Study Shows European Regulations Slow Growth of Cloud
While the cloud is widely used among businesses, it is still largely misunderstood. Consider some of thelatest statistics as evidence; 51 percent of American adults believe stormy weather can interfere with cloud computing, and one in five Americans admit that they’ve pretended to know what the cloud is or how it works.
Another survey puts these results in perspective. The Business Software Alliance (BSA) found that worldwide, including the U.S., only 34 percent of consumers are using the cloud. And when just Europe is considered, cloud usage is much lower, closer to 24 percent of people. 65 percent of Europeans say that they have never heard of “the cloud.”
“Unfortunately, most computer users in the EU have little understanding of cloud computing and have not yet moved to capitalize on the opportunities cloud computing offers,” said Robert Holleyman, president of the BSA.
Among the survey’s other findings, in Europe, currently the four top uses for cloud computing are:
• 79 percent – E-mail
• 36 percent – Online word processing
• 45 percent – Photo storage
• 35 percent – Games
Regulations in European countries is slowing the growth of the technology, according to Holleyman.
“The true benefits of cloud computing come with scale. In a global economy, you should be able to get the technology you need for personal or business use from servers located anywhere in the world,” he said. “But that requires laws and regulations that let data flow easily across borders. Right now, too many countries have too many different rules standing in the way of the kind of trade in digital services we really need.”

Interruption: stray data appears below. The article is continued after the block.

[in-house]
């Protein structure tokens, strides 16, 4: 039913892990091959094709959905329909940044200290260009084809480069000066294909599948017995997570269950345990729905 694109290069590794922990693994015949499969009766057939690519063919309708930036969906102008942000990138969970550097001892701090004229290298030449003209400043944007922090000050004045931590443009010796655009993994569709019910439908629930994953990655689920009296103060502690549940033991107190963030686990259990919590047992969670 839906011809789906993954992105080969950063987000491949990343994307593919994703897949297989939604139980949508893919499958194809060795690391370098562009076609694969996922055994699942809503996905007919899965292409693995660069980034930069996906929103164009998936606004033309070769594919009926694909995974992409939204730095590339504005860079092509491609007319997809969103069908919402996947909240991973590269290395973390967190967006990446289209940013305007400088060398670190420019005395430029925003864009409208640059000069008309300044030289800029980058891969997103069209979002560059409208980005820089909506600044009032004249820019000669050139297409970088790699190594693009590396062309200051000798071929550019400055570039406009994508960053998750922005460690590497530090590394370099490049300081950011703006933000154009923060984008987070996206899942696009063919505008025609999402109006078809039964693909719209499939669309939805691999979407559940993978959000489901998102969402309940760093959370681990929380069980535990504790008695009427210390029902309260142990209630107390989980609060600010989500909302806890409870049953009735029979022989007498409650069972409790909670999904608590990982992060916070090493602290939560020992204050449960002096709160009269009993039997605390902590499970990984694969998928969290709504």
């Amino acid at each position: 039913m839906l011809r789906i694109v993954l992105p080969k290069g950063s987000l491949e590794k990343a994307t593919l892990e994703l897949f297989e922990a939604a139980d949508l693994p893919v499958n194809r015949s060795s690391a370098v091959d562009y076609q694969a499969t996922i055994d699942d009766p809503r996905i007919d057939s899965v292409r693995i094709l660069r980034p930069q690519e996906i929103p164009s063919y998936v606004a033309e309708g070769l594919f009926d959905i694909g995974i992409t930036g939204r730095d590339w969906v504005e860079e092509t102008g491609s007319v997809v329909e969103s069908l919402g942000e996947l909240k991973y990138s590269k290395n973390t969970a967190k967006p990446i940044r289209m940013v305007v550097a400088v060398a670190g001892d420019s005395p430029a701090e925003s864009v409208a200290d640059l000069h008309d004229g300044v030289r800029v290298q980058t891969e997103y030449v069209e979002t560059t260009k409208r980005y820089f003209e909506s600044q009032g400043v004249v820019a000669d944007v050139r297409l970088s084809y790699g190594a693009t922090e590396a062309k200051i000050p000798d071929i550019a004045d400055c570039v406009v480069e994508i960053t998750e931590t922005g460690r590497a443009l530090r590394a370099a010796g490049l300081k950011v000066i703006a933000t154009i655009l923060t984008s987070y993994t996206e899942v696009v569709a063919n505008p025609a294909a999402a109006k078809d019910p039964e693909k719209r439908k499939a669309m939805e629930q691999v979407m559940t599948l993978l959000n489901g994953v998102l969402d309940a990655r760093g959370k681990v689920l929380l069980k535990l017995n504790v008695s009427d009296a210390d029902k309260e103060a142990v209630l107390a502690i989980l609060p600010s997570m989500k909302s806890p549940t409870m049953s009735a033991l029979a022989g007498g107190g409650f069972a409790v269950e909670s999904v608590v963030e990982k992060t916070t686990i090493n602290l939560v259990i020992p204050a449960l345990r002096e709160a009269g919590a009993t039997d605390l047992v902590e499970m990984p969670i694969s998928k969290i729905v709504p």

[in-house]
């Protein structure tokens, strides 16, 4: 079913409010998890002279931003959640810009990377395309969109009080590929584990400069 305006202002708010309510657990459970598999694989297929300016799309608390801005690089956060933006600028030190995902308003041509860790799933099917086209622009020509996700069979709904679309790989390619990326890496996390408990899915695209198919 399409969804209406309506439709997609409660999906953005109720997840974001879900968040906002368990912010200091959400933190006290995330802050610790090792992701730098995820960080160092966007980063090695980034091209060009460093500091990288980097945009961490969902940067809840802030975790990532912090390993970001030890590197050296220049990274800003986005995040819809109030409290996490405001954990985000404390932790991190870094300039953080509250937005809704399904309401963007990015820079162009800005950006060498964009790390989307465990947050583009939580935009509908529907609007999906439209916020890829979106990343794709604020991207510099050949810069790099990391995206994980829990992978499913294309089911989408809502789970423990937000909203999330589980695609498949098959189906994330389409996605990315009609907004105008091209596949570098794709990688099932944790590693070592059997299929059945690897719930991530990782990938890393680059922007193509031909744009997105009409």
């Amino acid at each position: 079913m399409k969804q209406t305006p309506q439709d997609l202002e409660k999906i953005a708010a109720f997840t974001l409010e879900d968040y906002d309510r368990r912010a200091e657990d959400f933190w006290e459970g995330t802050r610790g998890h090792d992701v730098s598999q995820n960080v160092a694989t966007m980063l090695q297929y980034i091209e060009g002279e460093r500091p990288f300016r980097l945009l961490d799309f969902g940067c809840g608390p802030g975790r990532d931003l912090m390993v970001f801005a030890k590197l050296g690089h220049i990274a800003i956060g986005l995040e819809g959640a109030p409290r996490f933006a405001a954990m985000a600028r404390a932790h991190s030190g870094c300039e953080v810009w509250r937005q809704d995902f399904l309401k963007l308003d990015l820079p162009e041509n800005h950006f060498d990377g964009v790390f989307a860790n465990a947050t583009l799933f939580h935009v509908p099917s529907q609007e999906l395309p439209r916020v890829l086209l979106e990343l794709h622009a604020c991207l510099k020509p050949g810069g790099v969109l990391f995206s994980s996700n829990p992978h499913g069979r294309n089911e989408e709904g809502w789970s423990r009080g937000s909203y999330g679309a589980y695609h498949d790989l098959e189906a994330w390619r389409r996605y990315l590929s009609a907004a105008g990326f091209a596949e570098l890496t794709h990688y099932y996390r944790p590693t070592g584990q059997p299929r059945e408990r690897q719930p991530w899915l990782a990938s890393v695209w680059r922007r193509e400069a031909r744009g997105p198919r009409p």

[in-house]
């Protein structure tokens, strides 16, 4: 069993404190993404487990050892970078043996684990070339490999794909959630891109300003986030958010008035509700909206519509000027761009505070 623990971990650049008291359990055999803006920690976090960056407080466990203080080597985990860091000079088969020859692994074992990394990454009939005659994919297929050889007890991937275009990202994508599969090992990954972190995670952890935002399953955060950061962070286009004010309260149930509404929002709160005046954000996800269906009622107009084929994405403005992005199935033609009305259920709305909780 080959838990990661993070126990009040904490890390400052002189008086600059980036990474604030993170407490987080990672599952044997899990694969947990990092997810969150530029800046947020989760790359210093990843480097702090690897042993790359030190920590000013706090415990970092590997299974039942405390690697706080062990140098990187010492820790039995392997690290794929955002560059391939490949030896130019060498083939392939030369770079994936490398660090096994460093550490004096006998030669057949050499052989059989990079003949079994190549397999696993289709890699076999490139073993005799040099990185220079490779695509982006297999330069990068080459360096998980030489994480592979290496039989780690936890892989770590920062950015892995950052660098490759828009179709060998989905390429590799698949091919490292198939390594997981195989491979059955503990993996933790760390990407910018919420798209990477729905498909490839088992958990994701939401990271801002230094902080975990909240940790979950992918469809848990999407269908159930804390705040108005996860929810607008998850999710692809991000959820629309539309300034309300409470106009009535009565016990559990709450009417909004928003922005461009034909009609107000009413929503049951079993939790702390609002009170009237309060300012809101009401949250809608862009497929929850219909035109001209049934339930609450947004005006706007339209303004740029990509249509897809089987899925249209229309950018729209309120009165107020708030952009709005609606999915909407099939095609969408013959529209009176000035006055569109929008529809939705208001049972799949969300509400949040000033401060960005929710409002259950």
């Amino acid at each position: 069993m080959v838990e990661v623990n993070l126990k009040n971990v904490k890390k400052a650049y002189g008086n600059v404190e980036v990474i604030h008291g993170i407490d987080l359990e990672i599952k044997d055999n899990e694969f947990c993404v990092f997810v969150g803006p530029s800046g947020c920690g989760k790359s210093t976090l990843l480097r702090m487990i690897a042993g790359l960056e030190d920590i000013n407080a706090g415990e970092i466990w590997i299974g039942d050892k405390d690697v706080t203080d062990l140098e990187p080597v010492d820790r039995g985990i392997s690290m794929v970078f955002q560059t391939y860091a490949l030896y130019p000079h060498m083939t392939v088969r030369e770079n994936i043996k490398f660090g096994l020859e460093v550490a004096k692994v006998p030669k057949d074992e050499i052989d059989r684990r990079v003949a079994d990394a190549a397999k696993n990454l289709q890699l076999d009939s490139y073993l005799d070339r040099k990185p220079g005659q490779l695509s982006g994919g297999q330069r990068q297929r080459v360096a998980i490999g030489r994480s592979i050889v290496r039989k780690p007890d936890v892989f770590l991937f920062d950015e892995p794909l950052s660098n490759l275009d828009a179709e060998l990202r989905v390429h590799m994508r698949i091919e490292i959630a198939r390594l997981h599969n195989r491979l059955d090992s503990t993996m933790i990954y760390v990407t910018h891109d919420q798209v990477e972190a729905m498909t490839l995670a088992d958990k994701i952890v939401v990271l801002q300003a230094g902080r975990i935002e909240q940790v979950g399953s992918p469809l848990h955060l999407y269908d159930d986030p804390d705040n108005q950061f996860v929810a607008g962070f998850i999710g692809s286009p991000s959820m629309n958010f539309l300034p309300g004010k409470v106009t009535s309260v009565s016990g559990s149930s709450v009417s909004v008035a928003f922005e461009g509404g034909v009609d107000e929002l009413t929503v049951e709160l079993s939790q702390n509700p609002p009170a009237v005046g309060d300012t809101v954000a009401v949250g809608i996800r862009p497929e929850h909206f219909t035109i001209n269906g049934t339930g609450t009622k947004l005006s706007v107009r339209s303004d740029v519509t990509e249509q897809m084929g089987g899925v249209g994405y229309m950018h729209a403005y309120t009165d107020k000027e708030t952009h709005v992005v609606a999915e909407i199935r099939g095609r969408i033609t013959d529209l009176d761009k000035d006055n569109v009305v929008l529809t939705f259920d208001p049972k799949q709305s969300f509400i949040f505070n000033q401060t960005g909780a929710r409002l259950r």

In related news, Facebook (News - Alert) will soon stop an automated photo-tagging feature in Europe and will eliminate a database, which shows the photos of millions of Europeans, TMCnet’s Ed Silverstein recently reported.
The controversial facial-recognition tool suggests when users could be tagged in photos – and Facebook was under intense pressure to at least change the program.
The tool will be turned off by Oct. 15 for European users, and will not be available to any new users in the region. There were many concerns expressed in Europe – especially from government regulators – because the facial-recognition offering may have violated privacy rights.
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Edited by Allison Boccamazzo
and MSPs GFI's solutions for OEMs & Cloud Providers